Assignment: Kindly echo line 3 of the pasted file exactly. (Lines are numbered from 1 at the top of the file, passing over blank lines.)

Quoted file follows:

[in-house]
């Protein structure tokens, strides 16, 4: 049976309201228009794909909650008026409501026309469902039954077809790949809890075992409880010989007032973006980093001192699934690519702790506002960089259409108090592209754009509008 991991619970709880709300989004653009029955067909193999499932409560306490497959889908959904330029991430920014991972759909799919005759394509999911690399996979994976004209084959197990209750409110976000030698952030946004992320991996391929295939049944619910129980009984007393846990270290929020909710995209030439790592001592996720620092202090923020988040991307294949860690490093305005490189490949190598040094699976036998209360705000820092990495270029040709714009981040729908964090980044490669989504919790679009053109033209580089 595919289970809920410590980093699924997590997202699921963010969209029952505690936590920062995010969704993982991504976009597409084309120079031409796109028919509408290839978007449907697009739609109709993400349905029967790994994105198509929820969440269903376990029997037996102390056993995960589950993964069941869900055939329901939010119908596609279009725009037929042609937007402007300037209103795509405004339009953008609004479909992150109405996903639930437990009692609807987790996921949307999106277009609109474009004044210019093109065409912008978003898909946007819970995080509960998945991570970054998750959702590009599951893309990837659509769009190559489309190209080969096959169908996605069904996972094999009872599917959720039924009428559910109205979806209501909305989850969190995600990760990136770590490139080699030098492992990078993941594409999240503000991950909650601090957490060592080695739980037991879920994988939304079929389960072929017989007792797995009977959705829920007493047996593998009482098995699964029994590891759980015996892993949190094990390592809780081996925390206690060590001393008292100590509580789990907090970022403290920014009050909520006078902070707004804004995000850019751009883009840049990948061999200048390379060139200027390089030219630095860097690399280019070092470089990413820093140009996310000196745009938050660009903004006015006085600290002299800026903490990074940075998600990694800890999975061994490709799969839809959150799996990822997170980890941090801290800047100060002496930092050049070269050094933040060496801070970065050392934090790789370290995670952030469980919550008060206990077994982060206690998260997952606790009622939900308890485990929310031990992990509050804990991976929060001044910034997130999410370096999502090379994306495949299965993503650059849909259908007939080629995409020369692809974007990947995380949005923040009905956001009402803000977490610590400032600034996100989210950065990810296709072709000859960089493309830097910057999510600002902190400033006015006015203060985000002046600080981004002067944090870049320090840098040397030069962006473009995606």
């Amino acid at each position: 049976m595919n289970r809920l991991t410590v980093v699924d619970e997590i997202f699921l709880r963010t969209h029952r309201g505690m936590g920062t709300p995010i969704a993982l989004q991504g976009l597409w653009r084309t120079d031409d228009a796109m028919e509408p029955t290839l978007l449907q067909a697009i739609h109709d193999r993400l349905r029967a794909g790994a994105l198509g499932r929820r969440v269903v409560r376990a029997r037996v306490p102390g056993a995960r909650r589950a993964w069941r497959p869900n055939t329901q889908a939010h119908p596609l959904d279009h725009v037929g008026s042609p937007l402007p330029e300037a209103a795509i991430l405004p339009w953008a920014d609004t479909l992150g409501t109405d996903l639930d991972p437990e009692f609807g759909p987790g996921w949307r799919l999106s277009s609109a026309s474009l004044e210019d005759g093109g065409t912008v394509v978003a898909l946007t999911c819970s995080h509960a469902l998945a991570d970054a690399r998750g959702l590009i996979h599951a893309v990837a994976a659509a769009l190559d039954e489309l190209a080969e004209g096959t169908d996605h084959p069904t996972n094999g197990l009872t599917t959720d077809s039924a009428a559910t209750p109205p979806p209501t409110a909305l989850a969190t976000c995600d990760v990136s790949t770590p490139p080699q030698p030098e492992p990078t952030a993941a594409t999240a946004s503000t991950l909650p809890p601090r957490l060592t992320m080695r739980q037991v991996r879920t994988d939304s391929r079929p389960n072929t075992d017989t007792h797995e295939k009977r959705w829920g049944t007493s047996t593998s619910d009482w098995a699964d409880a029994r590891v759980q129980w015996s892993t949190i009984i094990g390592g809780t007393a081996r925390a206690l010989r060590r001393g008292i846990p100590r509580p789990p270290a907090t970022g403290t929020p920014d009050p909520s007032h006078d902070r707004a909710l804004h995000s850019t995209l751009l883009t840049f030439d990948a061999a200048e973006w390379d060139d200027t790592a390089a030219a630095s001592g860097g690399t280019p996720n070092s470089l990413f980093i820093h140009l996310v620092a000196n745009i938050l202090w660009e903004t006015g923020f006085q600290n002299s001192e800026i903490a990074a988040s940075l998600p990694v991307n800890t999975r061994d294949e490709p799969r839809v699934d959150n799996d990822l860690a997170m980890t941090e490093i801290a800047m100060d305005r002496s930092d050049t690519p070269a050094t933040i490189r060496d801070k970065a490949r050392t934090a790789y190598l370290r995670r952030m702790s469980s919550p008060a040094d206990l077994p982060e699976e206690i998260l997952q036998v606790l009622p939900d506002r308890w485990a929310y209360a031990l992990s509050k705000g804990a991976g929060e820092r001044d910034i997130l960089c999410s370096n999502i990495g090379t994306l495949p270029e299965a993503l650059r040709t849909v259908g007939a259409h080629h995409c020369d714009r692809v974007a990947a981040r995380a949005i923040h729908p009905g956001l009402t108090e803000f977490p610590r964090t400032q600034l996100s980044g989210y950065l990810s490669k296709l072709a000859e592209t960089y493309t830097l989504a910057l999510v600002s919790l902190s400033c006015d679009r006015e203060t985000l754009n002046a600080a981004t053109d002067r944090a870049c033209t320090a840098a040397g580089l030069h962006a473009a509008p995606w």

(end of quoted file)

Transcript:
């Amino acid at each position: 049976m595919n289970r809920l991991t410590v980093v699924d619970e997590i997202f699921l709880r963010t969209h029952r309201g505690m936590g920062t709300p995010i969704a993982l989004q991504g976009l597409w653009r084309t120079d031409d228009a796109m028919e509408p029955t290839l978007l449907q067909a697009i739609h109709d193999r993400l349905r029967a794909g790994a994105l198509g499932r929820r969440v269903v409560r376990a029997r037996v306490p102390g056993a995960r909650r589950a993964w069941r497959p869900n055939t329901q889908a939010h119908p596609l959904d279009h725009v037929g008026s042609p937007l402007p330029e300037a209103a795509i991430l405004p339009w953008a920014d609004t479909l992150g409501t109405d996903l639930d991972p437990e009692f609807g759909p987790g996921w949307r799919l999106s277009s609109a026309s474009l004044e210019d005759g093109g065409t912008v394509v978003a898909l946007t999911c819970s995080h509960a469902l998945a991570d970054a690399r998750g959702l590009i996979h599951a893309v990837a994976a659509a769009l190559d039954e489309l190209a080969e004209g096959t169908d996605h084959p069904t996972n094999g197990l009872t599917t959720d077809s039924a009428a559910t209750p109205p979806p209501t409110a909305l989850a969190t976000c995600d990760v990136s790949t770590p490139p080699q030698p030098e492992p990078t952030a993941a594409t999240a946004s503000t991950l909650p809890p601090r957490l060592t992320m080695r739980q037991v991996r879920t994988d939304s391929r079929p389960n072929t075992d017989t007792h797995e295939k009977r959705w829920g049944t007493s047996t593998s619910d009482w098995a699964d409880a029994r590891v759980q129980w015996s892993t949190i009984i094990g390592g809780t007393a081996r925390a206690l010989r060590r001393g008292i846990p100590r509580p789990p270290a907090t970022g403290t929020p920014d009050p909520s007032h006078d902070r707004a909710l804004h995000s850019t995209l751009l883009t840049f030439d990948a061999a200048e973006w390379d060139d200027t790592a390089a030219a630095s001592g860097g690399t280019p996720n070092s470089l990413f980093i820093h140009l996310v620092a000196n745009i938050l202090w660009e903004t006015g923020f006085q600290n002299s001192e800026i903490a990074a988040s940075l998600p990694v991307n800890t999975r061994d294949e490709p799969r839809v699934d959150n799996d990822l860690a997170m980890t941090e490093i801290a800047m100060d305005r002496s930092d050049t690519p070269a050094t933040i490189r060496d801070k970065a490949r050392t934090a790789y190598l370290r995670r952030m702790s469980s919550p008060a040094d206990l077994p982060e699976e206690i998260l997952q036998v606790l009622p939900d506002r308890w485990a929310y209360a031990l992990s509050k705000g804990a991976g929060e820092r001044d910034i997130l960089c999410s370096n999502i990495g090379t994306l495949p270029e299965a993503l650059r040709t849909v259908g007939a259409h080629h995409c020369d714009r692809v974007a990947a981040r995380a949005i923040h729908p009905g956001l009402t108090e803000f977490p610590r964090t400032q600034l996100s980044g989210y950065l990810s490669k296709l072709a000859e592209t960089y493309t830097l989504a910057l999510v600002s919790l902190s400033c006015d679009r006015e203060t985000l754009n002046a600080a981004t053109d002067r944090a870049c033209t320090a840098a040397g580089l030069h962006a473009a509008p995606w």